The new world of programming
At the end of 2016, when I was more ignorant than I am now, I thought that I had a good grasp of the I.T. realm. I entered the working world freshly graduated from the University of Johannesburg with a Bsc. in Computer Science and Informatics, I had no idea what was coming.
(Please Note) This is my first blog and first blog post and so I have not really got a purpose for this blog so I be writing about whatever is easiest. Enjoy suckers.
The company at which I started working at has a BootCamp that they put their newly graduated employees through, not to weed out the weak, but to give us newbies a taste of what the work will be like. As well as get us up to a presentable standard.
During the BootCamp we received long lectures about the then current technologies most used, and it was tough. Some days I logged 18 hours at work, went home slept for 6 hours and came back.
We went through Java Spring, C# WebApi, MS SQL, and AngularJS (mostly) in those few weeks. It opened my eyes to all the possible creations I could make. What we were taught in University is very limited compared to what a Software Engineer does in the wild. Up until that point the most revolutionary thing that I had worked with was C# WebForms. Hell I joined my good friend's Software Development company as a shareholder based on this knowledge. To give you even more context, in about 3 hours of BootCamp(during the SQL section) we had gone through the approximate SQL course content acquired from 4 years of studying. All that with real world/life working examples!!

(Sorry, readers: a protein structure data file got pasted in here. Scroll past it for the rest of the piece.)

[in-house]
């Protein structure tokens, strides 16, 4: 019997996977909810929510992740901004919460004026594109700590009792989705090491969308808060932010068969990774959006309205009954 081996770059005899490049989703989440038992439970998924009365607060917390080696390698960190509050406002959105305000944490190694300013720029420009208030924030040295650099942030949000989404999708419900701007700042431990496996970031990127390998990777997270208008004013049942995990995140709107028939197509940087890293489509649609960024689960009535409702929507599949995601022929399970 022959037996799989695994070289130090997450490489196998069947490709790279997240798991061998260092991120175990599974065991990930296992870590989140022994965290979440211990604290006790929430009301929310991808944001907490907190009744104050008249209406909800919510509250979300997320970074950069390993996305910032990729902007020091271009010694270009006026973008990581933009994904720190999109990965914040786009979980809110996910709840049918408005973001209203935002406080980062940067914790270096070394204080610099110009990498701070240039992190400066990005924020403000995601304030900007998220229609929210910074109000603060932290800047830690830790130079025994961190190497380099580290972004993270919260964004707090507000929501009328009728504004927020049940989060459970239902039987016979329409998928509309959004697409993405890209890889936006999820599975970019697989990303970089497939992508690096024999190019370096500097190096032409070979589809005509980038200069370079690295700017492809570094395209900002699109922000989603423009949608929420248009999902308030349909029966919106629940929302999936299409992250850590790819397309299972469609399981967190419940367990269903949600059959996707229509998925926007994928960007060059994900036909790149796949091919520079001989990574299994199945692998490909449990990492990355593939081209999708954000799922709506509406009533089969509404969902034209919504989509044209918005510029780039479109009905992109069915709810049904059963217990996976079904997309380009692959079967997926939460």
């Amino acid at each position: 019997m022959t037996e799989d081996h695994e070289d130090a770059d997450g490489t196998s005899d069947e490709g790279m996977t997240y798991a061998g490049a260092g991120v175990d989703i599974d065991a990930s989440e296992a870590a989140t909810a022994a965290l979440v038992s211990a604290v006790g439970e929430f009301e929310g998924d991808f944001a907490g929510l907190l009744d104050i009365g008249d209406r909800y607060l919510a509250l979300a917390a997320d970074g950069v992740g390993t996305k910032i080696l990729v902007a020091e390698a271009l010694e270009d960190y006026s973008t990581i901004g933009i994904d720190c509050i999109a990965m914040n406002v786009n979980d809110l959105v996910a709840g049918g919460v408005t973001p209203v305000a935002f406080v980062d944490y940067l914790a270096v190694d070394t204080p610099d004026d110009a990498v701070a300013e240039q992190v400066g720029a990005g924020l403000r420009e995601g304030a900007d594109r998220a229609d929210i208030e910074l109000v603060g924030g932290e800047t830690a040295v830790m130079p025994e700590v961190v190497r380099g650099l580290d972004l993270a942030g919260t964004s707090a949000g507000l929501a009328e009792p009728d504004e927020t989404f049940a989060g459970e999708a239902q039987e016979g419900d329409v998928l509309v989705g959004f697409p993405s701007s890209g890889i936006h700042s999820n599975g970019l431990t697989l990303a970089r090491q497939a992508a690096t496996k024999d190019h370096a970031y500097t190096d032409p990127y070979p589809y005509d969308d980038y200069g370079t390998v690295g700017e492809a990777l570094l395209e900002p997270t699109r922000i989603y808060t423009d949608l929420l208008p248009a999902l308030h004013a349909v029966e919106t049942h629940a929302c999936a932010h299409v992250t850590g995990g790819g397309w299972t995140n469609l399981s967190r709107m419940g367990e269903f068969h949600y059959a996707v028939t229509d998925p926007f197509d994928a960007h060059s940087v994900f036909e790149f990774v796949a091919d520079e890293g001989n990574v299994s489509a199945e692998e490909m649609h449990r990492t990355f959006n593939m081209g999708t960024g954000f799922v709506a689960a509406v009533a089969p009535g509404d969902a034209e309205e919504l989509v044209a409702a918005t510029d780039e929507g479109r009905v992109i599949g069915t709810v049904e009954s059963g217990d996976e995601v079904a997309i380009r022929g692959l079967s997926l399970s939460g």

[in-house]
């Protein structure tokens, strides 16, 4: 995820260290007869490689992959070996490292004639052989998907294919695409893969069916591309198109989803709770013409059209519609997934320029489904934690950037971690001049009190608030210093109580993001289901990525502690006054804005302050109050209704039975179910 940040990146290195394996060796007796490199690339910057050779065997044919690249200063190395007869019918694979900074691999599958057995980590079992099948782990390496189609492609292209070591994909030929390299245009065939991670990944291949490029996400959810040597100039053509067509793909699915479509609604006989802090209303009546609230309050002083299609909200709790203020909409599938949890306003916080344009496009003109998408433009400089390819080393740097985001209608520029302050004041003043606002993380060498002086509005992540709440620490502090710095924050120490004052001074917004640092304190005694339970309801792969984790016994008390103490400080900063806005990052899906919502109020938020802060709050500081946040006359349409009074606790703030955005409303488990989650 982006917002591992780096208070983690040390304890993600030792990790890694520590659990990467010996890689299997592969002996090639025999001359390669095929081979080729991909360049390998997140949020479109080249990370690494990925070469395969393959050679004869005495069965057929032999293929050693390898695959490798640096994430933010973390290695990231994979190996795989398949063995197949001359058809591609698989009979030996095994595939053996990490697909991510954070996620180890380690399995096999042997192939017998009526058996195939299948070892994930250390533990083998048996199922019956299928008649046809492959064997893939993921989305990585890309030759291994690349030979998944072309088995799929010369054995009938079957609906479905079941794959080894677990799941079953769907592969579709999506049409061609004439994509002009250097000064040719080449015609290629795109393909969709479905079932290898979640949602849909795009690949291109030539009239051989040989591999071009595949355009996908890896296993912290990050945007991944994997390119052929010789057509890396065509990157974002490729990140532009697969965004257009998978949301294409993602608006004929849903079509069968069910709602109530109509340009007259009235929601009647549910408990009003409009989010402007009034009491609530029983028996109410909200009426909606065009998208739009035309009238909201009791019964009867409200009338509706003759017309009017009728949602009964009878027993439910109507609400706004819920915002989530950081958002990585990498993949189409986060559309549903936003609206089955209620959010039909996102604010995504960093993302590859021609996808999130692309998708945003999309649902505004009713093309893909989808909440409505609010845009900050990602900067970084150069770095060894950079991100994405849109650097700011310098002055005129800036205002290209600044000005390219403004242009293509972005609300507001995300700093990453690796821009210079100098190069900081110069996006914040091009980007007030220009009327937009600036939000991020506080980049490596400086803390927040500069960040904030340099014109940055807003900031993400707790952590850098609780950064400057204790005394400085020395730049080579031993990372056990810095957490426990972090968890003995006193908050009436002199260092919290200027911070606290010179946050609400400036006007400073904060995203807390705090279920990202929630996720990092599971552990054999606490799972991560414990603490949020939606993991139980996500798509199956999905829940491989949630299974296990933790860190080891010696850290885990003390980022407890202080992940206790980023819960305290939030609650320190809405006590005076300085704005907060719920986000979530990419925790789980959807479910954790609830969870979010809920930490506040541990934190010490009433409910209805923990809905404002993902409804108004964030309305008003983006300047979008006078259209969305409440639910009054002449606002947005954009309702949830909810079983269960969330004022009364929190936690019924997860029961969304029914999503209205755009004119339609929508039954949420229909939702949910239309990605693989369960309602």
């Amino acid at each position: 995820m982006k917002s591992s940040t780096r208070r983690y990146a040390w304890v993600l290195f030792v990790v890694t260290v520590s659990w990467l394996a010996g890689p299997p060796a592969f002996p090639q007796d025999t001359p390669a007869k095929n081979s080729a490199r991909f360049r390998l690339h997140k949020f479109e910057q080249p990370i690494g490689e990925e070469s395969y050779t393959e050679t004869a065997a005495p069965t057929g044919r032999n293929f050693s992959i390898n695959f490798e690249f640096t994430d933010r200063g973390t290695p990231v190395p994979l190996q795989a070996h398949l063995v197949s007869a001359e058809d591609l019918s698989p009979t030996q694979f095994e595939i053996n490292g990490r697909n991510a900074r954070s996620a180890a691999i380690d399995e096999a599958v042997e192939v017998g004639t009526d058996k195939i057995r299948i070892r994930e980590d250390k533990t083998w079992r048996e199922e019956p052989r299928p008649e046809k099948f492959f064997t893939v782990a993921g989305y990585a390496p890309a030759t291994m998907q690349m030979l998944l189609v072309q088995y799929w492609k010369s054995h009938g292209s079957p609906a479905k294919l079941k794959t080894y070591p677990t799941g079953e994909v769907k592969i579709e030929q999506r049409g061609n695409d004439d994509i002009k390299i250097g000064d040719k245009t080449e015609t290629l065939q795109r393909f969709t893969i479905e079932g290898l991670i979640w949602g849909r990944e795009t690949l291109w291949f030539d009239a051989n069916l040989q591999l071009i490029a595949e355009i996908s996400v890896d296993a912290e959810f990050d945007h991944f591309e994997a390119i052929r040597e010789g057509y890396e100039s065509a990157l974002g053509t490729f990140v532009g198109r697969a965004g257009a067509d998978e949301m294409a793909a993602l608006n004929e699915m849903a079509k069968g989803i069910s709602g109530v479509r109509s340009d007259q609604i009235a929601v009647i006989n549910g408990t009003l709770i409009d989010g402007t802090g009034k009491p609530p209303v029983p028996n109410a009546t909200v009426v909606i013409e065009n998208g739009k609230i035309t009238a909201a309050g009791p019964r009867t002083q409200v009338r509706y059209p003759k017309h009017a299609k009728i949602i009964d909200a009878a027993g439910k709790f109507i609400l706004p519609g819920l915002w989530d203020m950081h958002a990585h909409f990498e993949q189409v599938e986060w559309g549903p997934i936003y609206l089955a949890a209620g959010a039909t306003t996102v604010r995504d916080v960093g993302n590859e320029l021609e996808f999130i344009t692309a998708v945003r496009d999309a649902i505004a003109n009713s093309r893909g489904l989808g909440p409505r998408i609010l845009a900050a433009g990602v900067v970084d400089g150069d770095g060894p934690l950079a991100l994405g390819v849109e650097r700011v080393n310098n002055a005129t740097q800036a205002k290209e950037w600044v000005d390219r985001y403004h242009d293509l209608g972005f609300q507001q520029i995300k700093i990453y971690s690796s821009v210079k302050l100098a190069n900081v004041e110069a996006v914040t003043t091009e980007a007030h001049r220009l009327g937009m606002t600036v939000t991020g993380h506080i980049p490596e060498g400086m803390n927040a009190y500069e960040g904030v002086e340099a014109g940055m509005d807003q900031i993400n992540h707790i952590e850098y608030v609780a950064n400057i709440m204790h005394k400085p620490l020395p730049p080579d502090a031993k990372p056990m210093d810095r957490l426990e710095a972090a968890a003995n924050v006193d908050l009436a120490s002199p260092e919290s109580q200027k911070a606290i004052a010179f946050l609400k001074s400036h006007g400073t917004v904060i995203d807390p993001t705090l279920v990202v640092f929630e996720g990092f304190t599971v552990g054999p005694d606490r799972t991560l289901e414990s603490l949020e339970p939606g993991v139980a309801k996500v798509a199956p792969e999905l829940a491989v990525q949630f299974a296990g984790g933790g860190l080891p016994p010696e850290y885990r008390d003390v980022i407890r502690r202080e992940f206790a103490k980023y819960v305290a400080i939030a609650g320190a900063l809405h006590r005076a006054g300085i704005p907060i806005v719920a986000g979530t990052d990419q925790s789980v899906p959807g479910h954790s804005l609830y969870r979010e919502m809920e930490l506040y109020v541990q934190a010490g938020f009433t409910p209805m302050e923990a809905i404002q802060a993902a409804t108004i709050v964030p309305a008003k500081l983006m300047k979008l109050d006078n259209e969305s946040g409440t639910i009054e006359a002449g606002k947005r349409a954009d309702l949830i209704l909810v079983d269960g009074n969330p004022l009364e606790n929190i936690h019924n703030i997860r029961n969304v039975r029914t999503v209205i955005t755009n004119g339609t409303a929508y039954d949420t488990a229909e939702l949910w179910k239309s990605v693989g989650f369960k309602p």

After finishing BootCamp I was determined to really get to know Angular, and I was going to do it by turning my old Link website into an Angular site.
The Angular site Link was complete and I had my friends using it (I knew this because of the Google Analytics script I had added). However there was one bug, all of my database connections were done with the use of static classes and not Asynchronously. Imagine my confusion as the error only occurred sometimes (when two request were made at the exact same time) and in my ignorant state I had never dealt with asynchronous programming. This was a good example of how universities either teach you almost entirely the theoretical content and/or the bare minimum practical content.
All of this is what is going to help me create TennoDex. A website dedicated to displaying Warframe information in a clean and User friendly way as well as having an API that other developers can access and make use of. It's going to be great, I hope :P